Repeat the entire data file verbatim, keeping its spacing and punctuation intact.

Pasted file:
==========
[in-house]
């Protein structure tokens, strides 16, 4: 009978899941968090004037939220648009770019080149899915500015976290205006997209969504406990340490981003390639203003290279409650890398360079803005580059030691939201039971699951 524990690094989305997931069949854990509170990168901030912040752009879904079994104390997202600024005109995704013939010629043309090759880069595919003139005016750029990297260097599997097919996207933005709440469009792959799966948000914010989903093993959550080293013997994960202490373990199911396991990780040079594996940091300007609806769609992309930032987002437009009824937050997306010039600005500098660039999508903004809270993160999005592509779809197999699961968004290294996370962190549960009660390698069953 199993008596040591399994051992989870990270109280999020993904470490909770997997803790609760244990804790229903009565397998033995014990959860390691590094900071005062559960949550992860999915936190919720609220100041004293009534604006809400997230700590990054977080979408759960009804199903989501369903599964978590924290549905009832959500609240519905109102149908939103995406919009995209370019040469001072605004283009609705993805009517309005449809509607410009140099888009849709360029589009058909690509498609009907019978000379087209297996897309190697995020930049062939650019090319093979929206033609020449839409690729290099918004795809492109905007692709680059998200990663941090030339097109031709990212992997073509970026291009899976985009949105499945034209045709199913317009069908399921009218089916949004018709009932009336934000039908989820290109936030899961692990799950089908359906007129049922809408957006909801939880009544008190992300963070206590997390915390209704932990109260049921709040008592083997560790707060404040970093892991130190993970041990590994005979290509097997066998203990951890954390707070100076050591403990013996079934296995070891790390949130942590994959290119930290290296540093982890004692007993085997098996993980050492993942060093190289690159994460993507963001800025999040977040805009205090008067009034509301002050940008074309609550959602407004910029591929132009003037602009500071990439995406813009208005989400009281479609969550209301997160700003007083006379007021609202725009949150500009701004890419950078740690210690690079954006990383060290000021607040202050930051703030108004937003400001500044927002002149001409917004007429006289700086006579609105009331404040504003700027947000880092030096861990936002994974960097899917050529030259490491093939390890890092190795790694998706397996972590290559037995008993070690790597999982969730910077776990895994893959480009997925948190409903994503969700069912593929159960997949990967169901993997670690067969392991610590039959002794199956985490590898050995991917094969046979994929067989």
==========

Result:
[in-house]
């Protein structure tokens, strides 16, 4: 009978899941968090004037939220648009770019080149899915500015976290205006997209969504406990340490981003390639203003290279409650890398360079803005580059030691939201039971699951 524990690094989305997931069949854990509170990168901030912040752009879904079994104390997202600024005109995704013939010629043309090759880069595919003139005016750029990297260097599997097919996207933005709440469009792959799966948000914010989903093993959550080293013997994960202490373990199911396991990780040079594996940091300007609806769609992309930032987002437009009824937050997306010039600005500098660039999508903004809270993160999005592509779809197999699961968004290294996370962190549960009660390698069953 199993008596040591399994051992989870990270109280999020993904470490909770997997803790609760244990804790229903009565397998033995014990959860390691590094900071005062559960949550992860999915936190919720609220100041004293009534604006809400997230700590990054977080979408759960009804199903989501369903599964978590924290549905009832959500609240519905109102149908939103995406919009995209370019040469001072605004283009609705993805009517309005449809509607410009140099888009849709360029589009058909690509498609009907019978000379087209297996897309190697995020930049062939650019090319093979929206033609020449839409690729290099918004795809492109905007692709680059998200990663941090030339097109031709990212992997073509970026291009899976985009949105499945034209045709199913317009069908399921009218089916949004018709009932009336934000039908989820290109936030899961692990799950089908359906007129049922809408957006909801939880009544008190992300963070206590997390915390209704932990109260049921709040008592083997560790707060404040970093892991130190993970041990590994005979290509097997066998203990951890954390707070100076050591403990013996079934296995070891790390949130942590994959290119930290290296540093982890004692007993085997098996993980050492993942060093190289690159994460993507963001800025999040977040805009205090008067009034509301002050940008074309609550959602407004910029591929132009003037602009500071990439995406813009208005989400009281479609969550209301997160700003007083006379007021609202725009949150500009701004890419950078740690210690690079954006990383060290000021607040202050930051703030108004937003400001500044927002002149001409917004007429006289700086006579609105009331404040504003700027947000880092030096861990936002994974960097899917050529030259490491093939390890890092190795790694998706397996972590290559037995008993070690790597999982969730910077776990895994893959480009997925948190409903994503969700069912593929159960997949990967169901993997670690067969392991610590039959002794199956985490590898050995991917094969046979994929067989």